Before The War

Before The War

by Scot Siegel

here he chops a ripe cord in a whiteout by the treatment plant. there she leans over a granite island high on the hill. she’s kneading the fair-trade rye with the chatter of daughters in the foreground. with each blade strike, pine tinctures the fog over the settling pond & he draws the hard air a little deeper.

*

sometimes a dayshift dream: here she joins him on the spring-loaded seat of a backhoe. she’s left the kitchen unattended; the stove hisses, flooding the house with gas. there her husband dozes while the wallpaper curls from the fumes in the hours it takes to dig the trench.

*

now he collects scrap: builds lean-tos for ghost soirees & tells time by the hum of arterials. some days he sits cross-legged by the tracks for hours & pretends he has pennies for the trains. when the folding arms of the crossing guard finally come down, she becomes nearly human again.

*

rain. rain like sheet metal and rolling pins. it wasn’t always this way. back in the day, they’d hold hands in the rain & wander the town smelling jasmine stamens by the bay. he’d pick brambleberries in jean cutoffs while she plucked sea glass from the cobbles in a summer dress.

*

july 4. a processional of tubas. veterans saluting one another under main street awnings snapping in the wind. that was the last time she kissed him. july 4th, dusk, they walked the briny shore before the big show began.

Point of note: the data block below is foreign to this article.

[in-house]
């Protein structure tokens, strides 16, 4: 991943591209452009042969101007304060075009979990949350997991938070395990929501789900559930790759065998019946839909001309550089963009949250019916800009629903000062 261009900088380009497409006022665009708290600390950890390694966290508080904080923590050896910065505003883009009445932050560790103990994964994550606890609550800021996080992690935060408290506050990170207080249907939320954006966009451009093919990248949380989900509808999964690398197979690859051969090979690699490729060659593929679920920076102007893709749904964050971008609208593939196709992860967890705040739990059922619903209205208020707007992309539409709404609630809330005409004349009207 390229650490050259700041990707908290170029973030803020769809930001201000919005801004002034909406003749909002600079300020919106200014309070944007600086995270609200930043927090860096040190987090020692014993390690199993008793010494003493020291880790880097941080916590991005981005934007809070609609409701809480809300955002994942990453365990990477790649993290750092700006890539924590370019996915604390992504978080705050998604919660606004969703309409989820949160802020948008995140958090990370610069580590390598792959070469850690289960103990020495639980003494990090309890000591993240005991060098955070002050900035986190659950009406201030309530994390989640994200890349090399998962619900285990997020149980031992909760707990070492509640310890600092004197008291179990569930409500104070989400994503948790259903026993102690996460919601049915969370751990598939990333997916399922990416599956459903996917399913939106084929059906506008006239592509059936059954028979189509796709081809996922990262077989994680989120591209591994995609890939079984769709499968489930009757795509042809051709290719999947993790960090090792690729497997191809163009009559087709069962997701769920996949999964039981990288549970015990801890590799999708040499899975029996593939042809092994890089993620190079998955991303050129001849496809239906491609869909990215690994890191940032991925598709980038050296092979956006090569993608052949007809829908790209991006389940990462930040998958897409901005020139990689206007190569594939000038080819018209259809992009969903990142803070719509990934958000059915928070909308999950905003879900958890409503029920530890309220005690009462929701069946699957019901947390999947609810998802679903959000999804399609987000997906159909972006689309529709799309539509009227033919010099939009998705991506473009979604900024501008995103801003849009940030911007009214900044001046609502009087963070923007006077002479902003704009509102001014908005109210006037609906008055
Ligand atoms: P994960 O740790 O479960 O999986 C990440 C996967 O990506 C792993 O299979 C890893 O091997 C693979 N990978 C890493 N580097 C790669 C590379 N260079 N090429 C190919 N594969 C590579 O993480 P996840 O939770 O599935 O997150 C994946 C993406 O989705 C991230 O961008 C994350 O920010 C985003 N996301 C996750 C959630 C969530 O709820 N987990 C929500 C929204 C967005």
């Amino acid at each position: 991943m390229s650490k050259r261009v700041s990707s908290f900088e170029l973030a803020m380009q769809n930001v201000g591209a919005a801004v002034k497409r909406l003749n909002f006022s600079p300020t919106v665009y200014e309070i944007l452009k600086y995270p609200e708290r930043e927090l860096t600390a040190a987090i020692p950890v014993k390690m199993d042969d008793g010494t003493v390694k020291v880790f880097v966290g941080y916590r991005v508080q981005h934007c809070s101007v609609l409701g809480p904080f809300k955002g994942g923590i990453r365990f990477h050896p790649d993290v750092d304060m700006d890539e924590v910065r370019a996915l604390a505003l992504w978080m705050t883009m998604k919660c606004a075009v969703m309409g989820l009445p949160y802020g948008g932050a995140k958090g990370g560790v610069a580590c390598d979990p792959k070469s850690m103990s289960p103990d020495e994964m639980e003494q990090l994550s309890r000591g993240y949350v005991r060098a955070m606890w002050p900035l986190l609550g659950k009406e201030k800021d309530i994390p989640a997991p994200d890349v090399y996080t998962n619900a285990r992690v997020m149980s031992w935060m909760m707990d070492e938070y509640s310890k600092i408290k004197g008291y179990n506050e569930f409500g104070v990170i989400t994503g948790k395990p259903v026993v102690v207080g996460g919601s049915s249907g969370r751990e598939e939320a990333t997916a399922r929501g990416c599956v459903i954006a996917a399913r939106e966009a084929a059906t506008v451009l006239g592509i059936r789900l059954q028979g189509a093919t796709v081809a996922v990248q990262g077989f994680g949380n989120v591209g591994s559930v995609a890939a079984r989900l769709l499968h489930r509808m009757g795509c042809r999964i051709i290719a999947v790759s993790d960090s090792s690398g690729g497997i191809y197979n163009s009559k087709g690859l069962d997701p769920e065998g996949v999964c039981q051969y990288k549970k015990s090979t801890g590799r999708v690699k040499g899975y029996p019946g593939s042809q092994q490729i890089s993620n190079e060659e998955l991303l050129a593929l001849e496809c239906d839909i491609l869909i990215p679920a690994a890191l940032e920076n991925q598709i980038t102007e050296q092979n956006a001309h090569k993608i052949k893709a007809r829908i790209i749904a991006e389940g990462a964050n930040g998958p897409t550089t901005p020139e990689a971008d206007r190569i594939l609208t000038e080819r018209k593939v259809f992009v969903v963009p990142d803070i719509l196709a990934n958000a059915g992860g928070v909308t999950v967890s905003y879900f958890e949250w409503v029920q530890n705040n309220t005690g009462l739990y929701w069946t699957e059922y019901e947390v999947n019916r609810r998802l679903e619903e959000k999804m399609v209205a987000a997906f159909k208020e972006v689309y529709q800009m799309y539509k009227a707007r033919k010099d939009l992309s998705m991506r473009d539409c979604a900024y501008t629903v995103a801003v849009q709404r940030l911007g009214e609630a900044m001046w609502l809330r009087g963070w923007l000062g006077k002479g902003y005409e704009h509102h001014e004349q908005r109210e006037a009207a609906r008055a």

-refers to the phrase “the hill” in  Cary Briel’s poem Shall I Go Up?


  1. Oh, I would argue that this is poetry, but of course, what kind of an argument is that? Whatever we call it, it is lovely and the end is particularly poignant.

  2. Thanks, Annmarie, I’m flattered by the argument. Technically, this piece could be placed under non-fiction because it is probably true for someone somewhere.

  3. It’s true for me, Scott. My husband died a year ago this week and there are snippets and threads that won’t weave back into flesh and pine tincture, but it hurts too much to explain. Better that someone else do it.

  4. Kcamp300 – sorry for your lost but I love your sentiment ” there are snippets and threads that won’t weave back into flesh and pine tincture, but it hurts too much to explain. Better that someone else do it” because writing, the best of it anyway, is about finding a way to empathize or sympathize with the rest of the world. Thanks for stopping by to share.

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